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Traveling from Tradition to Modern Through Japanese Prints

Colorful views of Japan conveyed in traditional Japanese woodblock prints comprise this week’s collection filled with both modern and traditional works. With this array of Japanese woodblock prints, you can see directly how Japanese printmakers impacted the development of modern art. Featuring names like Hokusai and Hiroshige, this sale reveals nuanced techniques and traditional Japanese values.

Utagawa Hiroshige, aka ando Hiroshige, was a Japanese artist of the 19th century and is considered the last great master of the ukiyo-e movement. His approach was more poetic and ambient than the typical ukiyo-e style, and his innovative compositions were a great influence to Western painters.

The term ukiyo-e translates to “pictures of the floating world” and refers to a genre of Japanese art with a wide span of imagery such as kabuki actors, folk tales, landscapes and even erotica. This movement was critical in forming the Western perception of Japanese art.

Ando Hiroshige (1797-1858), ‘Abalone, Needlefish and Peach Blossoms,’ 24.2 x 37.1 cm (9 1/2in x 14 5/8 in), printed in circa 1832. Estimate: $400-$500. Jasper52 image

 

Mountain Road is a traditional landscape scene of mountains and countryside by Gihachiro Okuyama (1907-1981). He was an active participant in both the sosaku hanga movement, which was the avant-garde movement of the 1950s-1970s, and the shin hanga movement, showing a mixture of traditional Japanese and modern Western elements.

Gihachiro Okuyama, ‘Mountain Road,’ 48.9 x 24.9cm, Showa (1926-1989). Estimate: $150-$200. Jasper52 image

 

Katsushika Hokusai (1760-1849) was a Japanese artist, ukiyo-e painter and printmaker of the Edo period. He is best known as the author of the woodblock print series Thirty-six Views of Mount Fuji, which includes the internationally iconic print titled The Great Wave Off Kanagawa, created during the 1820s, as well as Mount Fuji Seen From the Sea.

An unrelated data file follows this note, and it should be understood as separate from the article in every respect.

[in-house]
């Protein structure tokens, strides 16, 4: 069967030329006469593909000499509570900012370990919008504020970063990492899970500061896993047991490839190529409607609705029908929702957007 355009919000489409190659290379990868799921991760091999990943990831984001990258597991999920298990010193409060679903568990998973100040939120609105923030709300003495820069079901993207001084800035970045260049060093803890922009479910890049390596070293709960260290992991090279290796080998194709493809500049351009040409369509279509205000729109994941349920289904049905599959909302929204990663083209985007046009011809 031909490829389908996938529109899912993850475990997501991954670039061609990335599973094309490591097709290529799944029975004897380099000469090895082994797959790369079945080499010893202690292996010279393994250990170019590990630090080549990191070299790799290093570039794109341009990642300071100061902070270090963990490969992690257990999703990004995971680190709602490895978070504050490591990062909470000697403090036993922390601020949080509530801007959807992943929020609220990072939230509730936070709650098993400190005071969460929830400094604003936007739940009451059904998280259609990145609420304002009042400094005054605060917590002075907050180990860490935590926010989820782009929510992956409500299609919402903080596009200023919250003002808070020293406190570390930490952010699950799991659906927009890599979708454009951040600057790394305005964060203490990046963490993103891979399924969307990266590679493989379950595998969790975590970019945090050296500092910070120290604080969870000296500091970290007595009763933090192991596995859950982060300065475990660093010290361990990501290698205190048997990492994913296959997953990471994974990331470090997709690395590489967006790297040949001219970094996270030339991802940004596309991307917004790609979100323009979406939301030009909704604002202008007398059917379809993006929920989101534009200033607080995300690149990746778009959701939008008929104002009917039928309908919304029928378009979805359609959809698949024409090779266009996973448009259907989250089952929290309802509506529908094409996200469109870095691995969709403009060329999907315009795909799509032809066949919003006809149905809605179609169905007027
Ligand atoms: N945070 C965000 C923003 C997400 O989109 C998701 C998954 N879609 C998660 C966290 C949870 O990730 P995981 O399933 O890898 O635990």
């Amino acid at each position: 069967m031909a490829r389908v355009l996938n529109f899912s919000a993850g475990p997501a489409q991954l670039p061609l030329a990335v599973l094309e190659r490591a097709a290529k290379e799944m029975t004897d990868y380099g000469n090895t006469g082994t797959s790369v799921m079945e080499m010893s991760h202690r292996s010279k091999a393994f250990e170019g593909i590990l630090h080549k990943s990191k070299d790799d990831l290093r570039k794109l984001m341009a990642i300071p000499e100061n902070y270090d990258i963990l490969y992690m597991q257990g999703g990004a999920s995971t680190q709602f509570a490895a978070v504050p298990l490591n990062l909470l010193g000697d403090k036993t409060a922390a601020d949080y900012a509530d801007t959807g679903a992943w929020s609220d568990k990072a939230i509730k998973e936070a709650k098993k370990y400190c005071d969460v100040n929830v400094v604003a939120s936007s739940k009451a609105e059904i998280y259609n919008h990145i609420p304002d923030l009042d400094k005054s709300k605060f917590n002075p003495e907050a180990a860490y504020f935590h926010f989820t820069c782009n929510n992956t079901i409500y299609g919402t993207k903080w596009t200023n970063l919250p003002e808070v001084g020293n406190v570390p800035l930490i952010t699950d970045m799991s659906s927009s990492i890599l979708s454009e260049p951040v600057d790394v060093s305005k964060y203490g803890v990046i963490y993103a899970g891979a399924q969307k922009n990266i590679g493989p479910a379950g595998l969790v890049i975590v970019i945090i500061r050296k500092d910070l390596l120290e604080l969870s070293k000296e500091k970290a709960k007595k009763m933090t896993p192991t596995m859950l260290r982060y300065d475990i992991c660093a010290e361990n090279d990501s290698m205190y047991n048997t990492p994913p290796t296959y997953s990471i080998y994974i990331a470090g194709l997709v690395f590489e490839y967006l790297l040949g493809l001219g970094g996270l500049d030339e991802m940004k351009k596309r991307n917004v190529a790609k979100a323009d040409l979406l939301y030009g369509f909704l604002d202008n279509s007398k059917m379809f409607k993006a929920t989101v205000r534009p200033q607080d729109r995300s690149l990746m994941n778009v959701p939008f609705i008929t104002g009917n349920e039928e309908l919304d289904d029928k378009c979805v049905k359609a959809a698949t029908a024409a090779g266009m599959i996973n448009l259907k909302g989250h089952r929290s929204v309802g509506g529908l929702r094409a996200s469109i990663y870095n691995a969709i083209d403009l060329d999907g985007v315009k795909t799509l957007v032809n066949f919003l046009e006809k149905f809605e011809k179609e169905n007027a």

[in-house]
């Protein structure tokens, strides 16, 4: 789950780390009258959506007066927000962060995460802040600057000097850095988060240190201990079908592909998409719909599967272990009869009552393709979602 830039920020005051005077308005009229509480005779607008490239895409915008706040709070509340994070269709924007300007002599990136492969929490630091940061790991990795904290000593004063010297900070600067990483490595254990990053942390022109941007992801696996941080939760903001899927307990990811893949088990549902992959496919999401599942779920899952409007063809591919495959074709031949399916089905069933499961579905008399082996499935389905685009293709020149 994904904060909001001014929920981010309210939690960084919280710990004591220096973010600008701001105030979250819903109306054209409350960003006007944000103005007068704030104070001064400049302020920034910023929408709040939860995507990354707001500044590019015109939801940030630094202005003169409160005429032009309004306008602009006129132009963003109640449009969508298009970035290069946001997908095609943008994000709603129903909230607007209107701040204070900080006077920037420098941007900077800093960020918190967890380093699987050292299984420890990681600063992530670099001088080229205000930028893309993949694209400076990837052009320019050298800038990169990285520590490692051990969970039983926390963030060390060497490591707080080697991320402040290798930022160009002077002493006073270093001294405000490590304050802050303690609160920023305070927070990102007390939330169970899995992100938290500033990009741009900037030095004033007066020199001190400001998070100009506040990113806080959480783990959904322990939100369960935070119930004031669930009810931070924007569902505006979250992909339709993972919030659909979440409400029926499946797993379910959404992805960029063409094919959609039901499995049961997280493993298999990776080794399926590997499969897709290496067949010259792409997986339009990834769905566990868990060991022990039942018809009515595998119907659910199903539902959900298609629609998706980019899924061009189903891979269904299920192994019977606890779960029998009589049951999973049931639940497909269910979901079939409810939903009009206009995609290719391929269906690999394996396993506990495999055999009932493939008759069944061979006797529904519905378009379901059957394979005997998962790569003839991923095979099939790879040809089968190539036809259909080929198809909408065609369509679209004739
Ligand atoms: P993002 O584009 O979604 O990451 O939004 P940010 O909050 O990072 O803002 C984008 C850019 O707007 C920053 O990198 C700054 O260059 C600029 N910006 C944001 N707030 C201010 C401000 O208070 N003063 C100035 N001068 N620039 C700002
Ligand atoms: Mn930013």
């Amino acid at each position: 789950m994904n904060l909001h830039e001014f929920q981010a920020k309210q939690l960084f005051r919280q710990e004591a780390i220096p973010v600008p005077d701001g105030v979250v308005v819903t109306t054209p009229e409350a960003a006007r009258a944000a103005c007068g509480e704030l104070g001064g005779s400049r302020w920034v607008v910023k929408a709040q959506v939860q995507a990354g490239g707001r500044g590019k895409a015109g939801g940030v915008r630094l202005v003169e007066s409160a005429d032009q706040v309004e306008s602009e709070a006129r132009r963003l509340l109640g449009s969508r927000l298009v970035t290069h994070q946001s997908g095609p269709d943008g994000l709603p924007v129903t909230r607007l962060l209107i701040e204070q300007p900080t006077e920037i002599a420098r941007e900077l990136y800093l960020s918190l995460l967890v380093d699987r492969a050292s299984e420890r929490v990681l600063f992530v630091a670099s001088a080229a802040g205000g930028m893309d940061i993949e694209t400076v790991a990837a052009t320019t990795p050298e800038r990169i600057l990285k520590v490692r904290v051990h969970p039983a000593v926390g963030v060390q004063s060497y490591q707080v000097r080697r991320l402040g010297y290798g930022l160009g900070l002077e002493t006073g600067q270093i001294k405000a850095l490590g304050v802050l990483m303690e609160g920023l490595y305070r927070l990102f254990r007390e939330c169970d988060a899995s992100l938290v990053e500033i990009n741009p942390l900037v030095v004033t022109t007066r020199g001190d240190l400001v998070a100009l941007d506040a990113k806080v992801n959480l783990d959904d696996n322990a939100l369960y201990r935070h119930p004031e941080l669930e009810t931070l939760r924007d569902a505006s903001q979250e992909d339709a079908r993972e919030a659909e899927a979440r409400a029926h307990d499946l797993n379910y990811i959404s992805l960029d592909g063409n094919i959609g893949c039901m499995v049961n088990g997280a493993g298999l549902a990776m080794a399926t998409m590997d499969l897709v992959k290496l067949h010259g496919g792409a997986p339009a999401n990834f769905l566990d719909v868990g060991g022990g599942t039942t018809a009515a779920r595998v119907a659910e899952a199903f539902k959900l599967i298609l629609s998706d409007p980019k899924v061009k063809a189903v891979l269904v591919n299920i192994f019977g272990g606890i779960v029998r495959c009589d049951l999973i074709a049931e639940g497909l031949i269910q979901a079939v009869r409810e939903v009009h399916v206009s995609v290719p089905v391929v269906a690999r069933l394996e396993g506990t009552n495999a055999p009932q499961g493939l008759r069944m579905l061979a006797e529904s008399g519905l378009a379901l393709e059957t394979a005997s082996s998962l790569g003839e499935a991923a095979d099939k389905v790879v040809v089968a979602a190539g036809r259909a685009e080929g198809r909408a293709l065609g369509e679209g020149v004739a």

Hokusai Katsushika, ‘Mount Fuji Seen From the Sea,’ Showa edition published by Takamizawa, publisher’s seal on verso, 12.4in x 9in. Estimate: $400-$500. Jasper52 image

 

Shiro Kasamatsu (1898-1991) found early success. His prints were seen by Watanabe Shozaburo in 1919, and he published more than 50 prints with them by the late 1940s. He was a part of the shin-hanga movement, which was created from the late Meiji era until World War II, showing a mixture of traditional Japanese and modern Western elements.

Shiro Kasamatsu, ‘Kinokunisaka in the rain,’ published by Watanabe, 6 mm seal, signed Shiro, postwar impression, 1946-1957, ôban format, 26.5 x 38.8 cm. Estimate: $250-$350. Jasper52 image

 

Hiroshi Yoshida (1876-1950) is regarded as one of the greatest artists of the shin-hanga style movement, a movement that was influenced by European Impressionism with imagery focused on landscapes, women and nature. Yoshida is noted especially for his excellent landscape prints.

Hiroshi Yoshida, ‘Fujiyama from Okitsu,’ ôban format, 39.9 x 27.4 cm (15 11/16in x 10 13/16 in), printed circa 1928. Estimate: $800-$1,000. Jasper52 image

 

Hasui Kawase (1883-1957) was a Japanese artist and printmaker who also became a prominent figure in the shin-hanga (“new prints”) movement of the early 20th century. His first edition Spring Evening, Ueno Toshogu Shrine from 1948 is a stunning example of his work.

Kawase Hasui, ‘Spring Evening, Ueno Toshogu Shrine,’ 1948 (first edition), published by Watanabe Shozaburo, 9 1/2in x 14 1/4in. Estimate: $800-$1,500. Jasper52 image

 

Enjoy this beautiful collection and remember to register to bid.

7 Woodblock Prints Where the Beauty of Japan Shines Through